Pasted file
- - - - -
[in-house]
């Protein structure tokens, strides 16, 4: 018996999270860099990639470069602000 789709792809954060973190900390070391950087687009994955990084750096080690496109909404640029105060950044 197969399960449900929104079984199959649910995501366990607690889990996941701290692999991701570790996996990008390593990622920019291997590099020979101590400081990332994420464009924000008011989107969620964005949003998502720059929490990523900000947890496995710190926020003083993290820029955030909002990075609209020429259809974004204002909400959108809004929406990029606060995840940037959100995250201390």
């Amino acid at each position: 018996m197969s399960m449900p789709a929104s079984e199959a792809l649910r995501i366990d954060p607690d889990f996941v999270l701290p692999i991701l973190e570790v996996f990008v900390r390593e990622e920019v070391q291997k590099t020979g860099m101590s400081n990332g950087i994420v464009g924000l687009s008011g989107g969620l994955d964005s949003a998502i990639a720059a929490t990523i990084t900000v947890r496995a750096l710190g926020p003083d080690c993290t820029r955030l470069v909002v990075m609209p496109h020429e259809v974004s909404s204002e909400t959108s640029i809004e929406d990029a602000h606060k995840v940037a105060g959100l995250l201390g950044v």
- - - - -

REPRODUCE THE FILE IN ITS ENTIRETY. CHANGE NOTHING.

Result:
[in-house]
């Protein structure tokens, strides 16, 4: 018996999270860099990639470069602000 789709792809954060973190900390070391950087687009994955990084750096080690496109909404640029105060950044 197969399960449900929104079984199959649910995501366990607690889990996941701290692999991701570790996996990008390593990622920019291997590099020979101590400081990332994420464009924000008011989107969620964005949003998502720059929490990523900000947890496995710190926020003083993290820029955030909002990075609209020429259809974004204002909400959108809004929406990029606060995840940037959100995250201390």
């Amino acid at each position: 018996m197969s399960m449900p789709a929104s079984e199959a792809l649910r995501i366990d954060p607690d889990f996941v999270l701290p692999i991701l973190e570790v996996f990008v900390r390593e990622e920019v070391q291997k590099t020979g860099m101590s400081n990332g950087i994420v464009g924000l687009s008011g989107g969620l994955d964005s949003a998502i990639a720059a929490t990523i990084t900000v947890r496995a750096l710190g926020p003083d080690c993290t820029r955030l470069v909002v990075m609209p496109h020429e259809v974004s909404s204002e909400t959108s640029i809004e929406d990029a602000h606060k995840v940037a105060g959100l995250l201390g950044v």